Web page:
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Biggest vacuum: Respirators

 

But the biggest environmental problem was the air rescue workers were breathing at Ground Zero, says Burger, who had experienced the unforgettable, sweet acrid smell himself there on the second night.

 

“You had a nightmare here—everyone wanting to help and driving through the night to get to New York,” recalls Burger. “Anyone could get in there before they set up these check points. They’d say, ‘I drove here all night for the past two nights,’ and would do anything to find a place on ‘the pile.’

 

But these volunteers needed to be convinced to wear respirators, says Burger, because in their grief they were reluctant to.

 

That was a very understandable reaction, first responders agree. “It was tough to get guys to wear masks and to operate with any responsible protection in this strenuous environment,” says Anthony Sutton, director of Emergency Management in Westchester County, N.Y. “Their brothers and friends were in there and they wanted to get them out because that’s what they’d want done for them.” Mark Penn, director of Arlington County, Virginia’s Emergency Management Office agrees. “If I’d a been there, I would have been there on my knees too.”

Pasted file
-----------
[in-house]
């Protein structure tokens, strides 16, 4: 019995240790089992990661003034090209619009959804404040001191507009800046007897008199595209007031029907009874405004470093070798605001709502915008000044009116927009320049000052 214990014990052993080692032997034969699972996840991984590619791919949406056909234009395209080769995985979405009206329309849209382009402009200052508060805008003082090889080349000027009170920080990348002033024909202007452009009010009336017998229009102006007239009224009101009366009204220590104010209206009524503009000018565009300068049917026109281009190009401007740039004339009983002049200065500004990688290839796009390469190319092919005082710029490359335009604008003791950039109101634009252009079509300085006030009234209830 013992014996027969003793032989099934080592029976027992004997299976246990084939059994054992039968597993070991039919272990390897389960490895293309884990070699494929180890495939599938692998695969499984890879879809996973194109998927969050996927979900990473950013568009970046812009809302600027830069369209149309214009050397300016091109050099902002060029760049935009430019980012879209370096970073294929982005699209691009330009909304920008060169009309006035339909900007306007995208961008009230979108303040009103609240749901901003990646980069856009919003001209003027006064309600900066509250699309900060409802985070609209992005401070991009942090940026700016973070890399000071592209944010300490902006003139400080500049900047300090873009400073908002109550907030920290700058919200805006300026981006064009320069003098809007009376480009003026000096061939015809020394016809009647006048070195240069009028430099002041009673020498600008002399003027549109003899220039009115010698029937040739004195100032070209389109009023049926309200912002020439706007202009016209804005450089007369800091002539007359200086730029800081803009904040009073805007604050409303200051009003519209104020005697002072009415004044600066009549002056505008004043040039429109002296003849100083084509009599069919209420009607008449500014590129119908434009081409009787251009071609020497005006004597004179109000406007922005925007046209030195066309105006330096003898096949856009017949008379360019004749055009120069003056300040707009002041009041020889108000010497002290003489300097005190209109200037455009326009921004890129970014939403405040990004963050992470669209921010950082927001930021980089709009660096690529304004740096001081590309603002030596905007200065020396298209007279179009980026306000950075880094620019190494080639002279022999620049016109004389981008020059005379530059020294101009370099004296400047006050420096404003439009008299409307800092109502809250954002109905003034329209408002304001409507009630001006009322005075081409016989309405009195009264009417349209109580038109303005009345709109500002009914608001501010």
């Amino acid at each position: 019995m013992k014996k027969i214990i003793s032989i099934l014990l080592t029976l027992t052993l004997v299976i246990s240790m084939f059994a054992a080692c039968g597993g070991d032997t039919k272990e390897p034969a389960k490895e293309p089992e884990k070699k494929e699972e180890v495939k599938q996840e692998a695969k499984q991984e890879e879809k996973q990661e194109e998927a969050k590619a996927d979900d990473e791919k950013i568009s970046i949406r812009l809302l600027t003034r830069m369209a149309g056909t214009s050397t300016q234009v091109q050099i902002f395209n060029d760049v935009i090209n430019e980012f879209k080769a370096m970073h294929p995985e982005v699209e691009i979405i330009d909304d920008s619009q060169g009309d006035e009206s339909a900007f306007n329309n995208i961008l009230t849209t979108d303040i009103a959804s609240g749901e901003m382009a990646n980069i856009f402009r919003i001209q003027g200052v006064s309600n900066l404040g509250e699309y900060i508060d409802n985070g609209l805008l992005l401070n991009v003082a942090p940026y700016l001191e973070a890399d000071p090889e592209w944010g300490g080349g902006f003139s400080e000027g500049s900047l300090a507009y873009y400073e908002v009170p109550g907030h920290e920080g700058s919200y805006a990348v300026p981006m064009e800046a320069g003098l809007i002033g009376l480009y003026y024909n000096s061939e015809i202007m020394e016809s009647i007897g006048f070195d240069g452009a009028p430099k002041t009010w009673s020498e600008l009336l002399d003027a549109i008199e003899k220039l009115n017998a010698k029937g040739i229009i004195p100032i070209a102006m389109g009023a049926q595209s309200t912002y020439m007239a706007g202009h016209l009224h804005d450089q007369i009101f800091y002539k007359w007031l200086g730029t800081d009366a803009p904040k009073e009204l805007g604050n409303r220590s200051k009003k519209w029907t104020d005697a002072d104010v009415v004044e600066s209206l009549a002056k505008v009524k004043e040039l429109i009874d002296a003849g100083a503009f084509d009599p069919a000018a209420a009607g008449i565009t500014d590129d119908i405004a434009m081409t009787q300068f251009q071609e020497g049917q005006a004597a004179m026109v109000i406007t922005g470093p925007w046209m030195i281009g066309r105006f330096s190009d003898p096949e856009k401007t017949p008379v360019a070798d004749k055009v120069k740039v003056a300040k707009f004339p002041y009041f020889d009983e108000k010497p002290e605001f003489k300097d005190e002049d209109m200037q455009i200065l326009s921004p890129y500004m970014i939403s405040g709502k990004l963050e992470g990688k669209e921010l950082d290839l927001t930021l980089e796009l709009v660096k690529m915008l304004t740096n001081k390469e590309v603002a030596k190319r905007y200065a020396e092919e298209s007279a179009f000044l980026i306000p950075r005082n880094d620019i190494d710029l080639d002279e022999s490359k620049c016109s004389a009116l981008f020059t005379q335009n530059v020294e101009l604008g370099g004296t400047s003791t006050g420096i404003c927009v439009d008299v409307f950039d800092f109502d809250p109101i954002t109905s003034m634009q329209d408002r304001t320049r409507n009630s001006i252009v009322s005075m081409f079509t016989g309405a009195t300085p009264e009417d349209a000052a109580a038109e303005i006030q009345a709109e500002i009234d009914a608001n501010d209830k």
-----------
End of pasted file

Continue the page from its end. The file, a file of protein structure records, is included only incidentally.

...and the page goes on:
However, both local officials and CDC personnel quickly recognized that the occupational health issues affecting rescue workers were not being managed, such as fitting workers for particulate masks and monitoring the safety of their food supply. Together they began to develop a comprehensive worker health and safety program, says Meehan. “The Health Department took it upon itself but the dilemma was enforcement. They were trying to balance the need for workers to be protected with personal protective equipment vs. their personal emotional needs.”

 

“People calling the shots at the top were simply not focused on safety.”

 

The city also got help from the National Institute for Occupational Safety and Health (NIOSH), a part of the CDC, who sent industrial hygienists with technical expertise to help assign proper respiratory protection. The city DOH, led by McKinney had arrived for the first time down on the pile September 13th, leading a group of 15 hygienists from NIOSH to test what workers were being exposed to. From the first personal sample readings, says McKinney, the city had determined that “Everyone who works on the pile needs to wear P100 dual-cartridge half-face respirators with combined Organic Vapor/ Acid Gas (OV/AG) filter cartridges.”

 

“If it weren’t for the local environmental health department there would have been little done,” says Burger. “They shone in the emergency response to the WTC disaster.”

 

As time wore on, though, with responsibility for worker protection confused as authority shifted to the Department of Design and Construction, compliance with respiratory use failed. “Kelly and I looked at each other and said, ‘It’s not getting done,’’ says Burger.

 

No one could say with any certainty how long the process of recovery would take—nor how difficult the process of protecting workers would be.